I have been trying to cultivate my own quiet practice of thanking and celebrating good work and kindness. I left occasional handwritten notes on colleague’s desks thanking them for their part in a project but especially for any efforts beyond their technical job purview. I googled to find the names of managers to highlight details of a positive experience with staff under their supervision. When other CEOs asked for recommendations of service providers, I provided contact details and included descriptions of notable positive interactions and the strengths of each to contextualise why each was worthy of recommendation. Strangely, multiple people reached out to me to say to me that this was unusual and asked me why I bothered to put in the effort or even the mechanics of my process. And so, I had several opportunities to incrementally reflect on my practice of appreciation.

Being Seen

More recently, I began sharing more openly about aspects of my journey, particularly, on being ill and the fears I had. It was a harrowing step to take. I didn’t mind being vulnerable, but I struggled with the seeking and receiving of help. My truth of it: the difficulty was in being seen and accepting generosity for which I could never know if I was deserving.

I was overwhelmed, as I expected (because I am fortunate to have come to know and encounter many incredible humans), by the outpouring of support and it came in so many different shapes. It was beautiful, breathtaking, and it created a nest for my heart and mind that I could carry with me into the intimidating setting of an operating theatre, into the confines of a convalescent bedroom for months afterwards, and into the forced retreat of a restricted lifestyle. People also sent me gifts of books, trinkets, journals, and one person, astonishingly contributed to a refurbished laptop on which I have been crafting literally tens of thousands of words since.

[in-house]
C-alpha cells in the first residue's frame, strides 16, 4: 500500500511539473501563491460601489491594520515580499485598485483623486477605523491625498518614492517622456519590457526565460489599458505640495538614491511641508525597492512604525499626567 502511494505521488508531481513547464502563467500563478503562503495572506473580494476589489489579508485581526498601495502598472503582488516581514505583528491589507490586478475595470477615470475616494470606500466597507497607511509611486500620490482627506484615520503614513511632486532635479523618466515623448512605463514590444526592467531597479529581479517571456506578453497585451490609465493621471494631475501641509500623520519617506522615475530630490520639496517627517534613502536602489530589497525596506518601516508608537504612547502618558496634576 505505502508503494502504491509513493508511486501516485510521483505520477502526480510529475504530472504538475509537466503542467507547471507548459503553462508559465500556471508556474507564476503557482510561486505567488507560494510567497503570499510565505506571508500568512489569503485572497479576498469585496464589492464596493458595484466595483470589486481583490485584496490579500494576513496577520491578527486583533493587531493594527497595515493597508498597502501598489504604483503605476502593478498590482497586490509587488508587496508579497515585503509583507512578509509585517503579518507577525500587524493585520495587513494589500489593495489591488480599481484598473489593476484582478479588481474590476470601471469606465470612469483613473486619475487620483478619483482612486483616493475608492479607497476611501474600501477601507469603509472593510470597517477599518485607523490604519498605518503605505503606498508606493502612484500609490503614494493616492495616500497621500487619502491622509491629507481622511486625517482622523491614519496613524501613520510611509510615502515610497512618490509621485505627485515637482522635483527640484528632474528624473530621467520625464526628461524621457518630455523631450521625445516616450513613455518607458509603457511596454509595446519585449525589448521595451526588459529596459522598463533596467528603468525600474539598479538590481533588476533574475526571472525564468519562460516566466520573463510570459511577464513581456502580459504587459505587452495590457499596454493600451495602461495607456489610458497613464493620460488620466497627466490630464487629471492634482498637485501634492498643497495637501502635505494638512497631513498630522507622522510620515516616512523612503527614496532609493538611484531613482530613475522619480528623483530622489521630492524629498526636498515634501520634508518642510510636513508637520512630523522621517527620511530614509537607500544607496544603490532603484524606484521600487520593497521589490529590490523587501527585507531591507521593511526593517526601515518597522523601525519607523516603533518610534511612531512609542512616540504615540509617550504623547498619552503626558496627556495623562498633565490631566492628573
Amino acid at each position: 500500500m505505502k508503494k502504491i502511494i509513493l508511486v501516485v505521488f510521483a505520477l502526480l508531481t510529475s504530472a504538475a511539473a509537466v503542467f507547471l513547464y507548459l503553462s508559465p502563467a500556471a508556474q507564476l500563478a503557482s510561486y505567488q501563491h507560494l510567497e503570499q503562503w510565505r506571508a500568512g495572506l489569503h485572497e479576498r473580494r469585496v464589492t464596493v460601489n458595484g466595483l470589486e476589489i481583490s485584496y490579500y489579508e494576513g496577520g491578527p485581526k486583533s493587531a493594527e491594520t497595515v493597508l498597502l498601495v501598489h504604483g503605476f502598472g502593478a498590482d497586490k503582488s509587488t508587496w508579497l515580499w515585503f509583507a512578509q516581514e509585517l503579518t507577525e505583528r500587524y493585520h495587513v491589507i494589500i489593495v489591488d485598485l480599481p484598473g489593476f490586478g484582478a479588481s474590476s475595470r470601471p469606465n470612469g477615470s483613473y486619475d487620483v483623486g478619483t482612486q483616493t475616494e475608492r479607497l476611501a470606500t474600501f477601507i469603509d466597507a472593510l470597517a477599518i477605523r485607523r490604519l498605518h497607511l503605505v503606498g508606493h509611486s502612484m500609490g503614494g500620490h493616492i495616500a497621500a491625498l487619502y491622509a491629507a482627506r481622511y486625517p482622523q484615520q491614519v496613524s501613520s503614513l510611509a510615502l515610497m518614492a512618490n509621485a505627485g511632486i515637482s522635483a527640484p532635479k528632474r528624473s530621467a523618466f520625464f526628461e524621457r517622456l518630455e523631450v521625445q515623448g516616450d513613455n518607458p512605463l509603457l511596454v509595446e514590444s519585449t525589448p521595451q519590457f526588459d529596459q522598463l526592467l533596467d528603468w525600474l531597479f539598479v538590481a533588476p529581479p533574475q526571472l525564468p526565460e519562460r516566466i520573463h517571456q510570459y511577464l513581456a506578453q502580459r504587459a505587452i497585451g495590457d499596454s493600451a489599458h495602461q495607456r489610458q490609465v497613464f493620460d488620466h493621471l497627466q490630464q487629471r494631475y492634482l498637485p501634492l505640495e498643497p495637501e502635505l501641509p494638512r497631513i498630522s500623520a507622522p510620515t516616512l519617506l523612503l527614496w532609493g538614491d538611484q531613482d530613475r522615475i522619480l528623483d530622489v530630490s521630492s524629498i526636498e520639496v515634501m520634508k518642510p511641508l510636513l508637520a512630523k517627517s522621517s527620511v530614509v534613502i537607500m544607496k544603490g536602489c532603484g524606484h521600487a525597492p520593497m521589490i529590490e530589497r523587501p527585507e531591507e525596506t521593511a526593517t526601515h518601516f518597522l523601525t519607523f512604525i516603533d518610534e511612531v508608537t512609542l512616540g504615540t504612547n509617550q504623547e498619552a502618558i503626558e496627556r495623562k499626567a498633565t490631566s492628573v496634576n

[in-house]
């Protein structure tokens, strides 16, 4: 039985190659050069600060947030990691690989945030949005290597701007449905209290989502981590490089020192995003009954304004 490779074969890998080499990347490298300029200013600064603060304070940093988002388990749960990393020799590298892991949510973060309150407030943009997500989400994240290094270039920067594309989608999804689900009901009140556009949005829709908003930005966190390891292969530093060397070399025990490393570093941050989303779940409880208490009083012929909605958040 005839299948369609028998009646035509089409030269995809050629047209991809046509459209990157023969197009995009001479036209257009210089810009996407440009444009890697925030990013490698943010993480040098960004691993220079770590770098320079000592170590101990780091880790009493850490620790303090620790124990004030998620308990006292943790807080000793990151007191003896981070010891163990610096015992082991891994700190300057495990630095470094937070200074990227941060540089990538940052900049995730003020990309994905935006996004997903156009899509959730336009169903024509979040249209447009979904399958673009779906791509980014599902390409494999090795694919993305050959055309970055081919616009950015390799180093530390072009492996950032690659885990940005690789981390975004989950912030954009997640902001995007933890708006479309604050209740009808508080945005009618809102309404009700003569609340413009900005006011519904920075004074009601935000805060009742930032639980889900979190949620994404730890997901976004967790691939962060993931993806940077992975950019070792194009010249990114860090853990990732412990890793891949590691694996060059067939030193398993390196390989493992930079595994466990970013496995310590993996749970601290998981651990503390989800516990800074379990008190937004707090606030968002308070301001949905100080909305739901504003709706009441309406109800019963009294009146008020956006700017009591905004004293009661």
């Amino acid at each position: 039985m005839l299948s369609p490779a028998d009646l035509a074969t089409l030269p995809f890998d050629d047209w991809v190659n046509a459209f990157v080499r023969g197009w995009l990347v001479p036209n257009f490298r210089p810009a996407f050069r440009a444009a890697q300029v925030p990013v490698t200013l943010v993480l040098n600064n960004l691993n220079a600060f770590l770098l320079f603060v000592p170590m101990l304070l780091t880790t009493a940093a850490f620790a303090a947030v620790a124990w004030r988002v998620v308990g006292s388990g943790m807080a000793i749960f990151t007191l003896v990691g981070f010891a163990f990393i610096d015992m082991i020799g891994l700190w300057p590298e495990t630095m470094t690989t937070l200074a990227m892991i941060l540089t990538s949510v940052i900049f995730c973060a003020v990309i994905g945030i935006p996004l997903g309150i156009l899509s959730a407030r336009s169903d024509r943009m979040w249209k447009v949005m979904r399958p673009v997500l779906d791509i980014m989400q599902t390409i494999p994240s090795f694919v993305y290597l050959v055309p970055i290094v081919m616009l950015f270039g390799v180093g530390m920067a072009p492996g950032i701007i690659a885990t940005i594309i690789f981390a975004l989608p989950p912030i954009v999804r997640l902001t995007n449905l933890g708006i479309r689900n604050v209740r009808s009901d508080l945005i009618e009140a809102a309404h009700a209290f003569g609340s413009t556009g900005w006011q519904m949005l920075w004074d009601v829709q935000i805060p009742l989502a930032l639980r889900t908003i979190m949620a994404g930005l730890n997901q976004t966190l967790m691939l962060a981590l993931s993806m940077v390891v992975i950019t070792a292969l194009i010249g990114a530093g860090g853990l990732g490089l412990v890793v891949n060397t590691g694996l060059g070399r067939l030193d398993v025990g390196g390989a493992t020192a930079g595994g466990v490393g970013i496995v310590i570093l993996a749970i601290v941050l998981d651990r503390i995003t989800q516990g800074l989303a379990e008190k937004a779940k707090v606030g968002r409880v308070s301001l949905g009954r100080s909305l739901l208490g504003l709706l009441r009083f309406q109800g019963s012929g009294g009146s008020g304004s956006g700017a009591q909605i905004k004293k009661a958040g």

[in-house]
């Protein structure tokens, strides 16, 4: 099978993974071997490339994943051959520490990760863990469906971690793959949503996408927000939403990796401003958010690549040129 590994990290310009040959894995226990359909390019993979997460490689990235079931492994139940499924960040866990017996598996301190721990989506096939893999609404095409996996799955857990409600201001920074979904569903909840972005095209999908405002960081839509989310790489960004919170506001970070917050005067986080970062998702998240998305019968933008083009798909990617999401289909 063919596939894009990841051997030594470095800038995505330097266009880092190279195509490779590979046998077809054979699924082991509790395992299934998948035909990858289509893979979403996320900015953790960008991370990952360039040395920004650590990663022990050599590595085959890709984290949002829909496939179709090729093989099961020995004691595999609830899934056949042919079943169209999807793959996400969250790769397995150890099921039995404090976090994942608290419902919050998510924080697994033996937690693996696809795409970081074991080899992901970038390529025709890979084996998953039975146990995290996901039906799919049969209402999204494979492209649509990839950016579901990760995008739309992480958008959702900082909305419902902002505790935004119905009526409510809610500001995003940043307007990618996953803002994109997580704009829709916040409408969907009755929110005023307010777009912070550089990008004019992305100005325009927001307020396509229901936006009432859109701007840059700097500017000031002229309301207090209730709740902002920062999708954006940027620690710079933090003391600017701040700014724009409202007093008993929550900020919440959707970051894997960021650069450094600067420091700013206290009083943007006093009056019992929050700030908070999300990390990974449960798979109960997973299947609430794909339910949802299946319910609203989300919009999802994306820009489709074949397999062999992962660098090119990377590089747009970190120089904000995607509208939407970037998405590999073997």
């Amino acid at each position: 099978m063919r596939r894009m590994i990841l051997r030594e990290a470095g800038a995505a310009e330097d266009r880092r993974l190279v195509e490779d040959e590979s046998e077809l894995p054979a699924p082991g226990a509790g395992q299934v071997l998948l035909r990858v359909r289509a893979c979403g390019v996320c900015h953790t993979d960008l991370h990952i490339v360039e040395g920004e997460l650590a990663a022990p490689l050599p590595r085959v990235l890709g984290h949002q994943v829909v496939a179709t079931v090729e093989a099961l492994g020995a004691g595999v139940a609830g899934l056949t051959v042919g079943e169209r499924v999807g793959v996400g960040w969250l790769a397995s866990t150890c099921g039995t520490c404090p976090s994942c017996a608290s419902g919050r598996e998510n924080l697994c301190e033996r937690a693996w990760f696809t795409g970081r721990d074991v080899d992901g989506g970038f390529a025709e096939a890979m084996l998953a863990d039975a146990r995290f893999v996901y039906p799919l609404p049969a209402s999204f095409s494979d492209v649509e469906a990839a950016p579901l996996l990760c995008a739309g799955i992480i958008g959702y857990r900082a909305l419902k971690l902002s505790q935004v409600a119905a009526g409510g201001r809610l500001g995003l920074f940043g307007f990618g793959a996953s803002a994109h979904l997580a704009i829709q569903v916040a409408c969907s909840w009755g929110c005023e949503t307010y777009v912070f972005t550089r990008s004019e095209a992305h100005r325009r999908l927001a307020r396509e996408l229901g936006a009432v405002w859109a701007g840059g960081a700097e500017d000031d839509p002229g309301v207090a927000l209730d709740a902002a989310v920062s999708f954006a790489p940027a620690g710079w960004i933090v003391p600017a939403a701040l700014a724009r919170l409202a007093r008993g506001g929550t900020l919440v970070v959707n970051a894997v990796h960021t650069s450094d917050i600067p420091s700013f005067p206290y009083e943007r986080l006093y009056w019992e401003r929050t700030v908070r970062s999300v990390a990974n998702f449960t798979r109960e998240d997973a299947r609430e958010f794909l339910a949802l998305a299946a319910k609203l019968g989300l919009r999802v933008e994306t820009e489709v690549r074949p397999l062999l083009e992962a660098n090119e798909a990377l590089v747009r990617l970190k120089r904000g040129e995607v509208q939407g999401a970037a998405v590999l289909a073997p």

Overwhelmed, I swirled with questions of worthiness and how to permit myself to receive the gifts that were showing up in my world, lavished upon me.

But this simply would not do. I could not languish in overwhelm because I believed that would not honour these people and their acts of generosity, of seeing me, and of reaching towards me. So, I wrote thank you cards. At first, the cards were store-bought because it was frustratingly beyond my physical capacity to do much more than handwrite a few lines. I was limited to writing one to two cards in an entire day, such were the limits of my physical capacity to overcome pain and exhaustion and healing demands. When I ran out of the small box of cards, I began to make cards. It reignited another element of art practice in me, one that has lain dormant for years as I diligently studied and worked a career path that I hoped would allow me to effect change and positive impact.

In recognising I needed and wanted to find other ways to show my gratitude, I wound my way to another form of art practice. And so, I have another reason to be grateful to all those people. This time, I am trying to breathe through the sense of overwhelming thanks because, the more I have practiced acknowledging that I am a writer and an artist, I have started to give myself a gift I have been giving others. I see myself. I see that I am who I am, constantly evolving. There are labels that others might apply to me and they might fit me more comfortably like a well-tailored garment, or they might be categorisations applied to appease prejudices. What is more important is that I have come to be more comfortable in seeing myself and being seen. It may have started as an earnest exercise to find ways to express gratitude, but it expanded to embrace my increasing visibility. Thank you.